Sorry, But The Private Prison Industry Isn't Going Anywhere

Read this before you celebrate the demise of for-profit prisons.
For-profit prison companies are widely criticized for their practices.
For-profit prison companies are widely criticized for their practices.
John Moore/Getty Images

The stock prices of the two biggest private prison companies in the United States nosedived on Thursday after the Department of Justice vowed to stop housing inmates at their facilities.

It’s a significant blow to an industry that has spent millions lobbying for itself, but don’t expect this to put anyone out of business any time soon.

The Department of Justice announcement, following a report that found private prisons are less safe than federally run alternatives, only applies to the Federal Bureau of Prisons, which accounts for just a fraction of the private prison industry’s business.

Over the past decade, immigration detention has become the industry’s cash cow. State contracts remain a lucrative revenue stream, too. Plus, as talk of prison reform gained steam over the past two years, the only three companies ― two public, one private ― under contract from the Federal Bureau of Prisons began diversifying their services to include halfway houses and electronic GPS monitoring.

For-profit prisons saw enormous growth in their immigrant detention businesses over the past decade.
For-profit prisons saw enormous growth in their immigrant detention businesses over the past decade.
Center for American Progress

Still, the two publicly traded private prison giants took a beating on Wall Street on Thursday.

Shares of Corrections Corporation of America, the country’s largest private prison firm, fell by more than 38 percent. About 11 percent of the company’s revenue last year came from the Federal Bureau of Prisons, down from 13 percent the previous year. But the company has diversified.

In 2013, CCA spent $36 million to buy Correctional Alternatives, a provider of housing and rehab services, such as work furloughs and home confinement. Then, in October 2015, the company acquired Avalon Correctional Services for about $157.5 million, beefing up its network of halfway houses.

In 2014, the Obama administration awarded the company a four-year, $1 billion deal to detain asylum seekers from Central America ― many of them families with children and infants. And last year, the Department of Homeland Security’s Immigration and Customs Enforcement agency nearly doubled the amount of revenue it was sending to CCA.

“Locking up immigrants, including families and children fleeing extreme violence in Central America, should not be a source of profit for huge corporations, particularly given private contractors’ terrible record providing inadequate medical and mental health care to dying immigrants,” the nonprofit Center for Constitutional Rights said in a statement on Thursday.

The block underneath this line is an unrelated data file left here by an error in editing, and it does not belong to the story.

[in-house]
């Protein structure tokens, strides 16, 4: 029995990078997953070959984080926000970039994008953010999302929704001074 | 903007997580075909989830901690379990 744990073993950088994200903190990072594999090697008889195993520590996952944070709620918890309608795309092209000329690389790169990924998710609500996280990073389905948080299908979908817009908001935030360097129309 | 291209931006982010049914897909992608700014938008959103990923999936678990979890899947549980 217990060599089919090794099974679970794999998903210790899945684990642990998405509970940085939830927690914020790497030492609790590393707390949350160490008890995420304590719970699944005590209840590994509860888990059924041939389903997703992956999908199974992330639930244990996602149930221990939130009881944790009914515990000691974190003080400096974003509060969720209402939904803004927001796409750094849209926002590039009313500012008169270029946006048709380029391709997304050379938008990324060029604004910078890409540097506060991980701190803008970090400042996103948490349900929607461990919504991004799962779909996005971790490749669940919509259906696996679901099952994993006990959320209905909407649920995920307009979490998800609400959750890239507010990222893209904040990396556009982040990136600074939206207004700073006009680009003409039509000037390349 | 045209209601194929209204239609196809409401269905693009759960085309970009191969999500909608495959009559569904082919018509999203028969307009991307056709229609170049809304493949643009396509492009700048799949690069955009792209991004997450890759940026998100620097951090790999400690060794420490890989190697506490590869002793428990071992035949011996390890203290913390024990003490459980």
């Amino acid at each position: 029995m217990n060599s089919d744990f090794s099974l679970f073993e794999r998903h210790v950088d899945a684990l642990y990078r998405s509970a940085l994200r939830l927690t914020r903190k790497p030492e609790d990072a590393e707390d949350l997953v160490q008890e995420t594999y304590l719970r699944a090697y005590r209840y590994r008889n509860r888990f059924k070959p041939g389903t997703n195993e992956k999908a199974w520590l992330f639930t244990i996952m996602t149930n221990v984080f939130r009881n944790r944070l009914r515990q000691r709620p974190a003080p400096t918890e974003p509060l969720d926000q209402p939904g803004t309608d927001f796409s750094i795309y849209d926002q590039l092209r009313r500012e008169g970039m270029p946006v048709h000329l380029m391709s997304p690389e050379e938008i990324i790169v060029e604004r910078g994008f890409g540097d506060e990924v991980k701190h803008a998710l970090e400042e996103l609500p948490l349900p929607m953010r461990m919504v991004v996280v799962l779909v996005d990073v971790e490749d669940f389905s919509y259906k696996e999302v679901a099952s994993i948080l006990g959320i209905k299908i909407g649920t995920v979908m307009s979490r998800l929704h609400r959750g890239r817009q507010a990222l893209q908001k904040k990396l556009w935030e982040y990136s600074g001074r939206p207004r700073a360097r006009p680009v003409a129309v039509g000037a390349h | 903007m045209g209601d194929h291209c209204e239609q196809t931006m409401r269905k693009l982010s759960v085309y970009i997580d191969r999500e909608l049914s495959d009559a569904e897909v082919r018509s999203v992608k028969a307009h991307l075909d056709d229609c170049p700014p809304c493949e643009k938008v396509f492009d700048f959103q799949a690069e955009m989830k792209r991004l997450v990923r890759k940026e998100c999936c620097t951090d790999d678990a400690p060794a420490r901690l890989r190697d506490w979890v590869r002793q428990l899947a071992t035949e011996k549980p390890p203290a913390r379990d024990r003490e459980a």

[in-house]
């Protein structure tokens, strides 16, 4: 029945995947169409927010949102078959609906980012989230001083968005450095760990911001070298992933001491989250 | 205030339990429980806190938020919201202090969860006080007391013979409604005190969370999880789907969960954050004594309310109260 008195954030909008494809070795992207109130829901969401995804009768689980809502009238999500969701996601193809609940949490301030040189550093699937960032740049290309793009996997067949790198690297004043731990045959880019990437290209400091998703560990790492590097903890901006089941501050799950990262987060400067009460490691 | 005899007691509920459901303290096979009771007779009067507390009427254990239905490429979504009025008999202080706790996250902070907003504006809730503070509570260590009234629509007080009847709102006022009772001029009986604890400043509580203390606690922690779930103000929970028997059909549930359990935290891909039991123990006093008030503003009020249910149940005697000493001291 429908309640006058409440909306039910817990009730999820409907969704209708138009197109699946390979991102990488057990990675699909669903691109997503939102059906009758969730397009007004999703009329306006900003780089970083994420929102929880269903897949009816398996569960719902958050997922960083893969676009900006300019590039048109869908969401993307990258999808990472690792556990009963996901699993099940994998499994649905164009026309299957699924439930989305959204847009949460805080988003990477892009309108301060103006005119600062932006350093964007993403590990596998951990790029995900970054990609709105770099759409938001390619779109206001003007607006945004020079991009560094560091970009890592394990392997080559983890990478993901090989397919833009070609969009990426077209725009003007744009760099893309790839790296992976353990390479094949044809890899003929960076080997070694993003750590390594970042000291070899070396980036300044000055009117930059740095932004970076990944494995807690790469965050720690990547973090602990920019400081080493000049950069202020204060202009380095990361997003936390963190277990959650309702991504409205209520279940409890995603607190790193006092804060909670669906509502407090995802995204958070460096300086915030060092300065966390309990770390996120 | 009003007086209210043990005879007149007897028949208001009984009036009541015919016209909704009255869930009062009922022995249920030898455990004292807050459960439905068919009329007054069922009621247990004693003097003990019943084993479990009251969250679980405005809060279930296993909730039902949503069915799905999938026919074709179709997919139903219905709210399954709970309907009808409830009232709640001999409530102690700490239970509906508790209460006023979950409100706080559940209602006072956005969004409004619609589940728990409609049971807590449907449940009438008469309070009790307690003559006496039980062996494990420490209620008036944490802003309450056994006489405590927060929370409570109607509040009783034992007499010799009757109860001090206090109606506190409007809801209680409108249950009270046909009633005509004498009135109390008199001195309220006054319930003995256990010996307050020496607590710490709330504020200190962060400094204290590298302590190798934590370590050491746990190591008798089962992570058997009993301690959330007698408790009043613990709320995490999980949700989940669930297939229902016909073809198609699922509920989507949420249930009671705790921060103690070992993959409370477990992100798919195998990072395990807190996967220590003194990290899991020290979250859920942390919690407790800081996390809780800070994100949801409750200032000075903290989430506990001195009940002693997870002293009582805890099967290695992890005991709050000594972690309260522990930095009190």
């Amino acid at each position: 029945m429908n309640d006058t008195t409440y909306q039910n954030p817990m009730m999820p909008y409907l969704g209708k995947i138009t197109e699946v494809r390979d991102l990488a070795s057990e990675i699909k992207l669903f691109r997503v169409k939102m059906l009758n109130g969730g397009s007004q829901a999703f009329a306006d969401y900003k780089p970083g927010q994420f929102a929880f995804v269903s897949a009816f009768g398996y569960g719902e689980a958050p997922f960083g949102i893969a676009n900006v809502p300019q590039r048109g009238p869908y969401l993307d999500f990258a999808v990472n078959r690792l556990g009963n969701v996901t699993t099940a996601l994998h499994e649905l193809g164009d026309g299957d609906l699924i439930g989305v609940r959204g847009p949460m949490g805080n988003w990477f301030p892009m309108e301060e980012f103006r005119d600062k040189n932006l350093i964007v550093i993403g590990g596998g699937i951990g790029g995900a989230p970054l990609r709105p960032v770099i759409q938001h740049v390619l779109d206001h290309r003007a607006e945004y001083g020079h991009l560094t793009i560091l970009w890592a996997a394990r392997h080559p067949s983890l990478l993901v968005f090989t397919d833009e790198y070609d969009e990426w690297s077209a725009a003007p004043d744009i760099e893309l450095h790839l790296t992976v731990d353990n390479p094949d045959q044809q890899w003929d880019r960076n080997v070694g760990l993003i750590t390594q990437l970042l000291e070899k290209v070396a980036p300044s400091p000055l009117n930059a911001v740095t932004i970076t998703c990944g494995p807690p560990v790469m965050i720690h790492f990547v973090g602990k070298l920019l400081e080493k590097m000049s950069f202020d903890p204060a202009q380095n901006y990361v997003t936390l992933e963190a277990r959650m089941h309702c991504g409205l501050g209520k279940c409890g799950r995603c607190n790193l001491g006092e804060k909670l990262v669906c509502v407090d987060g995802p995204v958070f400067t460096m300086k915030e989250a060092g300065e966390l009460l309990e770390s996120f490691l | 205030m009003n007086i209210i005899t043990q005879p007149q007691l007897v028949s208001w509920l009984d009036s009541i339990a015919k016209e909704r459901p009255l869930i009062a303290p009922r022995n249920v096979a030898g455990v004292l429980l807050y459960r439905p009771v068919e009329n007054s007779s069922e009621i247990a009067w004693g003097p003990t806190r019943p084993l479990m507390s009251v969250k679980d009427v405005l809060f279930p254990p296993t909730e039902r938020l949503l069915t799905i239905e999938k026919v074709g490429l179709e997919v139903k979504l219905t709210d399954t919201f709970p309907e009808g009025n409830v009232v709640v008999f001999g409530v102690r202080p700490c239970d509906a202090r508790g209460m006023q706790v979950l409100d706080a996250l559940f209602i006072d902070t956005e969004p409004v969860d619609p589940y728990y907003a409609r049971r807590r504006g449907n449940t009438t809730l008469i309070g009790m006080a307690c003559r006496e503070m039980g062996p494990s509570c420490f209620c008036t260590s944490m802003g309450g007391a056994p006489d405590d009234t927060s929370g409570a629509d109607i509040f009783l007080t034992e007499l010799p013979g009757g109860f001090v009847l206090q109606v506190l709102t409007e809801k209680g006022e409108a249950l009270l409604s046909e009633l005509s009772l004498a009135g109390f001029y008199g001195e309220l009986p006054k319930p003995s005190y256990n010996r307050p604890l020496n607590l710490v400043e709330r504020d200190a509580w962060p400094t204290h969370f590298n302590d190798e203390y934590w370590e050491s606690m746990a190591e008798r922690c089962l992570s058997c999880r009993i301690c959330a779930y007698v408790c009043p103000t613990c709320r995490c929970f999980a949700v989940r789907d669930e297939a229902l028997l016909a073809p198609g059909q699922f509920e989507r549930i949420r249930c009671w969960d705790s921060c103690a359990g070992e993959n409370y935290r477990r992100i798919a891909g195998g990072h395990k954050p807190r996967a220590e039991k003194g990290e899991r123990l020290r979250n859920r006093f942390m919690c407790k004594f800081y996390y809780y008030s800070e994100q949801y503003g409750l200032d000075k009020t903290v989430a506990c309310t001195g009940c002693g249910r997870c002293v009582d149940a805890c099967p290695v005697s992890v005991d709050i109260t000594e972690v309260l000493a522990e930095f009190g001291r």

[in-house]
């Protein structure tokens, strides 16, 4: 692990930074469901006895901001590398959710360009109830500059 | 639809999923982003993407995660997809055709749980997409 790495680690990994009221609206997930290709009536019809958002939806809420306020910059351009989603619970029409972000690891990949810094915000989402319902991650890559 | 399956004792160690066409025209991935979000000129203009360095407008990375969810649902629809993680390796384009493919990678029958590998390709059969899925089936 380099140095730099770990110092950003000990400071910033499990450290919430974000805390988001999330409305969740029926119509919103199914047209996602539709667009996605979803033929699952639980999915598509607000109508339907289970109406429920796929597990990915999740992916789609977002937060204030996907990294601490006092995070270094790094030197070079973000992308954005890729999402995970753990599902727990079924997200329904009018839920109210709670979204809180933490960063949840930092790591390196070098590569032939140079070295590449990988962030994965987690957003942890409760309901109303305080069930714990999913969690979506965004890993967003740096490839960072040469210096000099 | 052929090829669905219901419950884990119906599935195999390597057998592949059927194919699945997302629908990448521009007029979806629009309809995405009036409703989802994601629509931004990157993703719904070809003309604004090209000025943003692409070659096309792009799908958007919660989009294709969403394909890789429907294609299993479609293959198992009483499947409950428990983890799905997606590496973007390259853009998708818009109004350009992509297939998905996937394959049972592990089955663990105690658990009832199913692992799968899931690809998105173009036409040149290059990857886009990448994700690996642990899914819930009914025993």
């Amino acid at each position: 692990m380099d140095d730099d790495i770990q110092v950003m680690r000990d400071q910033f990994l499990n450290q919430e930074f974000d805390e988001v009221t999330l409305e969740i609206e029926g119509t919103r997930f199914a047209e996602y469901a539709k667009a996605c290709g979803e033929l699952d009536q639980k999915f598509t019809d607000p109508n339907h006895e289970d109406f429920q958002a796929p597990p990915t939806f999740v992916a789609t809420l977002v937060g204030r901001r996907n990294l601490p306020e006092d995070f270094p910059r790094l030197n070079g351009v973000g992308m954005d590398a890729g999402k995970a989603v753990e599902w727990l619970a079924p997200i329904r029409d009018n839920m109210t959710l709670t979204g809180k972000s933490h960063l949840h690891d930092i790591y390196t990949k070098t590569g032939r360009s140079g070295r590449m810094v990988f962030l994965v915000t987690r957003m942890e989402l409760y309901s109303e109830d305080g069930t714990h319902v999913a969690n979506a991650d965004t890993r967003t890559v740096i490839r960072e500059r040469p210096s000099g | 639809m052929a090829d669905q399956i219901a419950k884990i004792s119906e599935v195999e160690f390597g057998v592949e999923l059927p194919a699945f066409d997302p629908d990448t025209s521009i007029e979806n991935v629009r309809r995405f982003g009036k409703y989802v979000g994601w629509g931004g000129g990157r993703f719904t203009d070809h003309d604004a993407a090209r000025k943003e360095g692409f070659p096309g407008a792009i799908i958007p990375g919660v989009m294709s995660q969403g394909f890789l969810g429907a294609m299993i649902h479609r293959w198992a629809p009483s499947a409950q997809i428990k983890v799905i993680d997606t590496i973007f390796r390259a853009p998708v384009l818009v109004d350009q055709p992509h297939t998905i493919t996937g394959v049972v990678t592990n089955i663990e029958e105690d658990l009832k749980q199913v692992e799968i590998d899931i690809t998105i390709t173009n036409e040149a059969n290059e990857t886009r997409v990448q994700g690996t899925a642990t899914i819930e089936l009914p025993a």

“We value our partners, and we will continue to work with them, both through the types of management solutions we’ve provided for more than three decades, as well as new, innovative opportunities we’ve been exploring in recent years in a proactive effort to meet their evolving needs,” Jonathan Burns, a spokesman for CCA, said in a statement. “It’s important to note that today’s announcement relates only to BOP correctional facilities, which make up seven percent of our business.”

GEO Group, the industry’s second largest company, saw its stock price plunge nearly 39 percent on Thursday. The company relied on the Bureau of Prisons more heavily than its bigger rival, pulling in 15 percent of its income from the agency, according to its annual report for investors. But immigration detention represented 18 percent of GEO’s revenue.

Plus, the company has diversified aggressively over the last few years. In 2011, it purchased Behavioral Interventions, the world’s largest producer of electronic monitoring equipment for people awaiting trial or serving probation or parole sentences.

GEO Group

It’s unclear how much the Justice Department’s decision will hurt Management & Training Corporation, the only privately held prison company with a contract from the Bureau of Prisons.

In a statement, MTC said it was “disappointed” and argued that any decision to curtail its services based on “cost, safety and security, and programming is wrong.” Two of the company’s 26 facilities hold federal prison inmates, spokesman Issa Arnita told The Huffington Post. Arnita declined to share any information on how the decision will affect the company’s bottom line. (Privately held companies are not required to publicly report their earnings.)

“This is not an immediate death blow to the industry, but it is quite significant,” Carl Takei, staff attorney at the American Civil Liberties Union’s National Prison Project, told HuffPost on Thursday. “The Justice Department’s announcement today makes clear that the Bureau of Prison’s two-decade experiment with private prisons is finally coming to an end.”

When it does finally end, it won’t be a moment too soon, he said.

“In general,” Takei said, “handing control of prisons to for-profit companies is a recipe for abuse, neglect and misconduct.”

UPDATE: 5:30 p.m. ― A spokesman for GEO Group offered a statement Thursday about the Justice Department’s decision.

“While our company was disappointed by today’s DOJ announcement, the impact of this decision on GEO is not imminent,” Pablo Paez, a company spokesman, wrote in the emailed statement. “Notwithstanding today’s announcement, we will continue to work with the BOP, as well as all of our government partners, in order to ensure safe and secure operations at all of our facilities.”

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